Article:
Quotes by: Daniel Kahneman
You know, the standard state for people is 'mildly pleasant.' Negative emotions are quite rare, and extremely positive emotions are rare. But people are mildly pleased most of the time, they're mildly tired a lot of the time, and they wish they were somewhere else a substantial part of the time - but mostly they're mildly pleased.
People are really happier with friends than they are with their families or their spouse or their child.
I think one of the major results of the psychology of decision making is that people's attitudes and feelings about losses and gains are really not symmetric. So we really feel more pain when we lose $10,000 than we feel pleasure when we get $10,000.
Employers who violate rules of fairness are punished by reduced productivity, and merchants who follow unfair pricing policies can expect to lose sales.
My interest in well-being evolved from my interest in decision making - from raising the question of whether people know what they will want in the future and whether the things that people want for themselves will make them happy.
Human beings cannot comprehend very large or very small numbers. It would be useful for us to acknowledge that fact.
There's a very good reason for why economics developed the way it did, and that is that in many situations, the assumption that people will exploit the opportunities available to them is very plausible, and it simplifies the analysis of how markets will behave.
Although professionals are able to extract a considerable amount of wealth from amateurs, few stock pickers, if any, have the skill needed to beat the market consistently, year after year.
Suppose you like someone very much. Then, by a familiar halo effect, you will also be prone to believe many good things about that person - you will be biased in their favor. Most of us like ourselves very much, and that suffices to explain self-assessments that are biased in a particular direction.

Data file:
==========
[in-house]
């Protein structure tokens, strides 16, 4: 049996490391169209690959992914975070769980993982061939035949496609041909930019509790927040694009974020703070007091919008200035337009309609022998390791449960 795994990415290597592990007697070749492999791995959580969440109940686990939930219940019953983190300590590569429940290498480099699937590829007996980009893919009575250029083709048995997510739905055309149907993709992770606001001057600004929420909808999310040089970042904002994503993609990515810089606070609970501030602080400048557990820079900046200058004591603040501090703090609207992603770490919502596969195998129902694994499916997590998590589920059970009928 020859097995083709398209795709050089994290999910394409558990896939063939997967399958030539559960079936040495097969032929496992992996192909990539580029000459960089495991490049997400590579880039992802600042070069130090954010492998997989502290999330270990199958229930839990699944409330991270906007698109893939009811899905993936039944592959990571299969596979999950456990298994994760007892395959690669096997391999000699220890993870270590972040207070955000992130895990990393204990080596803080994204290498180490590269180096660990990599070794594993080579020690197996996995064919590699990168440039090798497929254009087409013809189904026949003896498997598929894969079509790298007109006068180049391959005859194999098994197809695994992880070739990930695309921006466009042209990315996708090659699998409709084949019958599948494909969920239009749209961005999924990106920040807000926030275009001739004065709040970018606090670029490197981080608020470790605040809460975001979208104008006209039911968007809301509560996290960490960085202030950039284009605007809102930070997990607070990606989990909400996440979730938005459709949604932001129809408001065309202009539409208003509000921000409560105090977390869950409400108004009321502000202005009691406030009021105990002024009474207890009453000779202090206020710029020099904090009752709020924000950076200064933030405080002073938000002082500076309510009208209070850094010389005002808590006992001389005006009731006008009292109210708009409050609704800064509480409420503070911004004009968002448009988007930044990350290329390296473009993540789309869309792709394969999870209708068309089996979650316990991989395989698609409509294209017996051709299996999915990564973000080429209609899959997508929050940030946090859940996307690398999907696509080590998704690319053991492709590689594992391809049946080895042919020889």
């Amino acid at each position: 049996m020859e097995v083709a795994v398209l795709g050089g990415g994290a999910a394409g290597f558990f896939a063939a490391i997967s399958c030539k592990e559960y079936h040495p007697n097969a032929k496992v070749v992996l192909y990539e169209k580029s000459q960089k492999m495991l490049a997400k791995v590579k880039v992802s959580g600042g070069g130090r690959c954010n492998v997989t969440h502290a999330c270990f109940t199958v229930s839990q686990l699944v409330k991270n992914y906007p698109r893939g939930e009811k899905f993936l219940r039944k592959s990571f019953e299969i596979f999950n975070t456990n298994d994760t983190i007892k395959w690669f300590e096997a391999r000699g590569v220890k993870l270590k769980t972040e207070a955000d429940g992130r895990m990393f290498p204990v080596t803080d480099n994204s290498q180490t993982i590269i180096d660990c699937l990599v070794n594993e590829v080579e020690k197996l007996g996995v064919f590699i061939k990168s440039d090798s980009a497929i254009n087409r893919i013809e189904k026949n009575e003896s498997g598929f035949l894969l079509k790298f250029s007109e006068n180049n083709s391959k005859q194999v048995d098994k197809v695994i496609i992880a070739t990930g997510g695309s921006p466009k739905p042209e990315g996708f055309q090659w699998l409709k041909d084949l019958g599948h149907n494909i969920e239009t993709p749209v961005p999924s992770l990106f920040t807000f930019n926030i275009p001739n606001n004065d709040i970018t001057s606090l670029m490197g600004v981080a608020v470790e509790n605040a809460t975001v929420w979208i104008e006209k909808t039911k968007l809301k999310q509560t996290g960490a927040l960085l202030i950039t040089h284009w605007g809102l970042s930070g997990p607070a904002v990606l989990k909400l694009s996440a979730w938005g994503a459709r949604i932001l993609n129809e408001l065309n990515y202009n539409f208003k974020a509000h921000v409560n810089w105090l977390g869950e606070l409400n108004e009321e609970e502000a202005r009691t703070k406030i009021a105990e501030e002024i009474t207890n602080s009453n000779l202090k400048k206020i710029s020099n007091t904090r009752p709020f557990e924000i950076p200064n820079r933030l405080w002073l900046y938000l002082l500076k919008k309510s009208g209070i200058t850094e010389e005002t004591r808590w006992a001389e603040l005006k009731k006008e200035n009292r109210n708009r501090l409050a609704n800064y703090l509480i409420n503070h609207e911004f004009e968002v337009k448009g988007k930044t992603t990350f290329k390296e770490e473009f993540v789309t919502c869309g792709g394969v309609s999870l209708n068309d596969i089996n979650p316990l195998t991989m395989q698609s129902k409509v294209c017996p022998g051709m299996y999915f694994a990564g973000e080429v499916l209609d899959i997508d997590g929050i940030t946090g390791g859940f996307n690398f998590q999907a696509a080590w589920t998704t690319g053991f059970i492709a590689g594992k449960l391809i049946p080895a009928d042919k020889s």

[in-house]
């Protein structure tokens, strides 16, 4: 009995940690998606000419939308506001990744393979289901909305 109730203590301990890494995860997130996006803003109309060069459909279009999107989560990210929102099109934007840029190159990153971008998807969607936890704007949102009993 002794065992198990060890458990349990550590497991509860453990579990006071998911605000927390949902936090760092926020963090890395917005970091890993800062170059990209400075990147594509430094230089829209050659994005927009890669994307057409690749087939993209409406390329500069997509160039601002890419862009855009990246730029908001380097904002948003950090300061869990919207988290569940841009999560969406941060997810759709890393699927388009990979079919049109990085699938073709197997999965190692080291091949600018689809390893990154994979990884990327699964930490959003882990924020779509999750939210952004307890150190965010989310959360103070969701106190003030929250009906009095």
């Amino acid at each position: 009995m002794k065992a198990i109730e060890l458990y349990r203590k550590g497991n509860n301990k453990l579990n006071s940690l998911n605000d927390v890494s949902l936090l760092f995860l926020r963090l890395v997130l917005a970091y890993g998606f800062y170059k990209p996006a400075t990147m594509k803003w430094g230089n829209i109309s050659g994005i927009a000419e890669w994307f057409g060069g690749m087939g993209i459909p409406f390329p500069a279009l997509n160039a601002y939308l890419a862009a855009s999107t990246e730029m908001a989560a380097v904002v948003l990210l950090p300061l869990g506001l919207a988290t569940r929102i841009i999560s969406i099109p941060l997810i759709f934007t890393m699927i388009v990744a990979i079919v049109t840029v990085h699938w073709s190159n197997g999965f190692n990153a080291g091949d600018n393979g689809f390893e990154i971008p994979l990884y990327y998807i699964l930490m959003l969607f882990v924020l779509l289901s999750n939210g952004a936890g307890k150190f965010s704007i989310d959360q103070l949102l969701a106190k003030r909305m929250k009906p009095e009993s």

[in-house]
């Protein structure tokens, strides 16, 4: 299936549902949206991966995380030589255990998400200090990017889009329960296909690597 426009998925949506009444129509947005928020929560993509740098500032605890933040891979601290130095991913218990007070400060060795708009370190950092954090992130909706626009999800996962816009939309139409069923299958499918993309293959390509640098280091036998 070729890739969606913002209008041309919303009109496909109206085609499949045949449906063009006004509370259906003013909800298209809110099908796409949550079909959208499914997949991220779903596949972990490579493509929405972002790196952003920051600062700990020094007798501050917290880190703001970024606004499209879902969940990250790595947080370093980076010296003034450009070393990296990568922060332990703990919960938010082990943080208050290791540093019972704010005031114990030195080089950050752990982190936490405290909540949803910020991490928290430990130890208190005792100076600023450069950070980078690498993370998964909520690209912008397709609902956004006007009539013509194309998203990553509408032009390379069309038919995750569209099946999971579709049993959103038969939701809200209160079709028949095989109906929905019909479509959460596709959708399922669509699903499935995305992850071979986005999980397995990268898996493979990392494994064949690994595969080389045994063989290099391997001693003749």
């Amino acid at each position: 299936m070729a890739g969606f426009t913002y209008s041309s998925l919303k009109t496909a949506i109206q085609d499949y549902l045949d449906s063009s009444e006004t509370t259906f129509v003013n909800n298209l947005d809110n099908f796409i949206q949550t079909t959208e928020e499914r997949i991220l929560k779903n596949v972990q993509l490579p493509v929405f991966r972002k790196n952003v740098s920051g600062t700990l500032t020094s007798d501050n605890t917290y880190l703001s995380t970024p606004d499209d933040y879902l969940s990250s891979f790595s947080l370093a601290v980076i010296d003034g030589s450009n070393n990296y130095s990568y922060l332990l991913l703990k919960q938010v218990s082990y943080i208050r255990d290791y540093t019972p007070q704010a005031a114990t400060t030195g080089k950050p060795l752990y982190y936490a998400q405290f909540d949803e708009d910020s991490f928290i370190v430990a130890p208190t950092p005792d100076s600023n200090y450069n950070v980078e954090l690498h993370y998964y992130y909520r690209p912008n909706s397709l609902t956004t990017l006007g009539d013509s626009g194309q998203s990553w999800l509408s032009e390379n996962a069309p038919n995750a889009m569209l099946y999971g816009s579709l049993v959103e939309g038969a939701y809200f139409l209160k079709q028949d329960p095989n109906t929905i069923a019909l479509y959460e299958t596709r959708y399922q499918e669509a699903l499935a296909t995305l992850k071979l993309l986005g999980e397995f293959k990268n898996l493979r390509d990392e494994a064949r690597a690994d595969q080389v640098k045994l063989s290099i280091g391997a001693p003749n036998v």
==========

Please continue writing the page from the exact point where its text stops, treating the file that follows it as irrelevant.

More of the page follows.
My impression is that the elimination of memories greatly reduces the value of the experience.
It is the consistency of the information that matters for a good story, not its completeness. Indeed, you will often find that knowing little makes it easier to fit everything you know into a coherent pattern.
The effort invested in 'getting it right' should be commensurate with the importance of the decision.
We don't only tell stories when we set out to tell stories, our memory tells us stories. That is, what we get to keep from our experiences is a story.
It's clear that policymakers and economists are going to be interested in the measurement of well-being primarily as it correlates with health; they also want to know whether researchers can validate subjective responses with physiological indices.
Except for some effects that I attribute mostly to age, my intuitive thinking is just as prone to overconfidence, extreme predictions, and the planning fallacy as it was before I made a study of these issues.
One thing we have lost, that we had in the past, is a sense of progress, that things are getting better. There is a sense of volatility, but not of progress.
There is research on the effects of 9/11, and you know, compared to the enormity of it, it didn't have a huge effect on people's mood. They were going about their business, mostly.
It's very difficult to distinguish between what a person believes and what they say they believe.
Nobody would say, 'I'm voting for this guy because he's got the stronger chin,' but that, in fact, is partly what happens.
Banks are run by executives, and executives protect themselves, and that does not always mean that banks are going to behave rationally.